The Samsung 840 series, which is not to be confused with the recently reviewed
That said, it's probably the best entry-level SSD you can find out on the market. This is because the Samsung 840 is not just great-looking but also offers the kind of performance that you'd expect from a more expensive drive. It's an excellent choice for budget home users who want to move up from hard drives for their laptops.
Professionals or those wanting top speed or durability, however, should still stick with the good-old Samsung 830 series, or the new 840 Pro, or any other drives on this top-five list.
Design and features
|Drive type||7mm-thick, 2.5-inch standard internal drive |
|Connector options||SATA 3 (6Gbps), SATA 2, SATA|
|Available capacities||120GB, 250GB, 500GB|
|Product dimensions||7mm-thick, 2.5-inch standard|
|Capacity of test unit||250GB|
|Flash memory type ||3-bit-per-cell MLC NAND or TLC NAND|
|OSes supported||Windows, Mac, Linux|
The Samsung 840 looks exactly the same as the Samsung 840 Pro. Unless you check the bottoms of the drives, you could easily mistake one for the other. Upon inspection, you'll find that the new 840 series drive comes without the Pro designation and in three capacities of 120GB, 250GB, and 500GB, whereas the the 840 Pro is available in 64GB, 128GB, 256GB, and 512GB capacities.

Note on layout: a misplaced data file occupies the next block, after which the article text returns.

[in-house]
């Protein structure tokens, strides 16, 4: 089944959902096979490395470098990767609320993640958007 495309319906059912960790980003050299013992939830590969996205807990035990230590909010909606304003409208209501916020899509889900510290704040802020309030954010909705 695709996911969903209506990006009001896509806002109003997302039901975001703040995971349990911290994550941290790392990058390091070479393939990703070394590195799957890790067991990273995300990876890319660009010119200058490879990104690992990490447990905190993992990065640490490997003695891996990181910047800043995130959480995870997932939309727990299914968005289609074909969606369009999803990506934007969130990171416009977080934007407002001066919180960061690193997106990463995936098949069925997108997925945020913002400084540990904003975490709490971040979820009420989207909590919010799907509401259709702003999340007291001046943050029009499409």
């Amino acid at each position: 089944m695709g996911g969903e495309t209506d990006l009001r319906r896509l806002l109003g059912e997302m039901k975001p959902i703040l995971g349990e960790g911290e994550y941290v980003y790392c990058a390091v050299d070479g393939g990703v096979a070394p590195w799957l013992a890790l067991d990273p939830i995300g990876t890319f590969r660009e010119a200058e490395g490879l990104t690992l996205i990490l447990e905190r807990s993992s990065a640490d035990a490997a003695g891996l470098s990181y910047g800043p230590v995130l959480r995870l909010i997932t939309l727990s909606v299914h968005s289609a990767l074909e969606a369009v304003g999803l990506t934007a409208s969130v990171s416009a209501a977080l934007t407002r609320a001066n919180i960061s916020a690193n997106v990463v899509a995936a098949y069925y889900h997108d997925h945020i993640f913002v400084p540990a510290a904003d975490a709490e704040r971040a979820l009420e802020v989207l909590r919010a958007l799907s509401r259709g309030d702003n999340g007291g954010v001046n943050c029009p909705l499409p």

The new, non-Pro 840 series, however, also comes in the ultrathin (7mm) design and supports SATA 3 (6Gbps).
On the inside, the Samsung 840 series is very different from both the 830 series and the 840 Pro. The 840 series drive uses the new 3-bit-per-cell MLC NAND (also known as triple-level-cell or TLC NAND). In fact, it's the first mass-production consumer SSD that uses this type of flash memory.
TLC NAND is generally slower and cheaper than regular MLC NAND -- which is the mainstream flash memory for consumer-grade SSDs -- and has been more often used for other forms of flash-based storage devices, such as thumbdrives or memory sticks. Technical jargon aside, with the 840 series, Samsung's aim is to bring down the cost of SSDs. The question is, at what level of performance sacrifice? You can find the answer in the performance section below.